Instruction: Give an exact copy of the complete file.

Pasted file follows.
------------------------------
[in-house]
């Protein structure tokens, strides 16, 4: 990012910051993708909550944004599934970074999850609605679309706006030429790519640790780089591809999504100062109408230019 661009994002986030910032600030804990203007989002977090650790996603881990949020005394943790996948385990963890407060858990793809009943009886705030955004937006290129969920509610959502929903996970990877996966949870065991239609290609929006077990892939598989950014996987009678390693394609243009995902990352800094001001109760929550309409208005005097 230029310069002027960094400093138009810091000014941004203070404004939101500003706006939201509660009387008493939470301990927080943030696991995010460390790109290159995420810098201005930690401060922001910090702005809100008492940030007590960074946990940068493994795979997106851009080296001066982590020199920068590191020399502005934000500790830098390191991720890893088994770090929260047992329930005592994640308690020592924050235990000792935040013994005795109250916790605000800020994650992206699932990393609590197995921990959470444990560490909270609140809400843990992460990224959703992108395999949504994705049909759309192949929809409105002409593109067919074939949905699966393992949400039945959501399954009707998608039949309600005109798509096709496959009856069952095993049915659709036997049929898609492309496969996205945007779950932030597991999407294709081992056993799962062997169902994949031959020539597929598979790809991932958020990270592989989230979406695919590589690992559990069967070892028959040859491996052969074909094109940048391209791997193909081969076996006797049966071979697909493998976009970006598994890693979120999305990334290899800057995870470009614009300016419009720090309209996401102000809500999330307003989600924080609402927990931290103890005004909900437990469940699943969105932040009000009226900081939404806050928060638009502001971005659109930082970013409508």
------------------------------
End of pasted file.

[in-house]
């Protein structure tokens, strides 16, 4: 990012910051993708909550944004599934970074999850609605679309706006030429790519640790780089591809999504100062109408230019 661009994002986030910032600030804990203007989002977090650790996603881990949020005394943790996948385990963890407060858990793809009943009886705030955004937006290129969920509610959502929903996970990877996966949870065991239609290609929006077990892939598989950014996987009678390693394609243009995902990352800094001001109760929550309409208005005097 230029310069002027960094400093138009810091000014941004203070404004939101500003706006939201509660009387008493939470301990927080943030696991995010460390790109290159995420810098201005930690401060922001910090702005809100008492940030007590960074946990940068493994795979997106851009080296001066982590020199920068590191020399502005934000500790830098390191991720890893088994770090929260047992329930005592994640308690020592924050235990000792935040013994005795109250916790605000800020994650992206699932990393609590197995921990959470444990560490909270609140809400843990992460990224959703992108395999949504994705049909759309192949929809409105002409593109067919074939949905699966393992949400039945959501399954009707998608039949309600005109798509096709496959009856069952095993049915659709036997049929898609492309496969996205945007779950932030597991999407294709081992056993799962062997169902994949031959020539597929598979790809991932958020990270592989989230979406695919590589690992559990069967070892028959040859491996052969074909094109940048391209791997193909081969076996006797049966071979697909493998976009970006598994890693979120999305990334290899800057995870470009614009300016419009720090309209996401102000809500999330307003989600924080609402927990931290103890005004909900437990469940699943969105932040009000009226900081939404806050928060638009502001971005659109930082970013409508």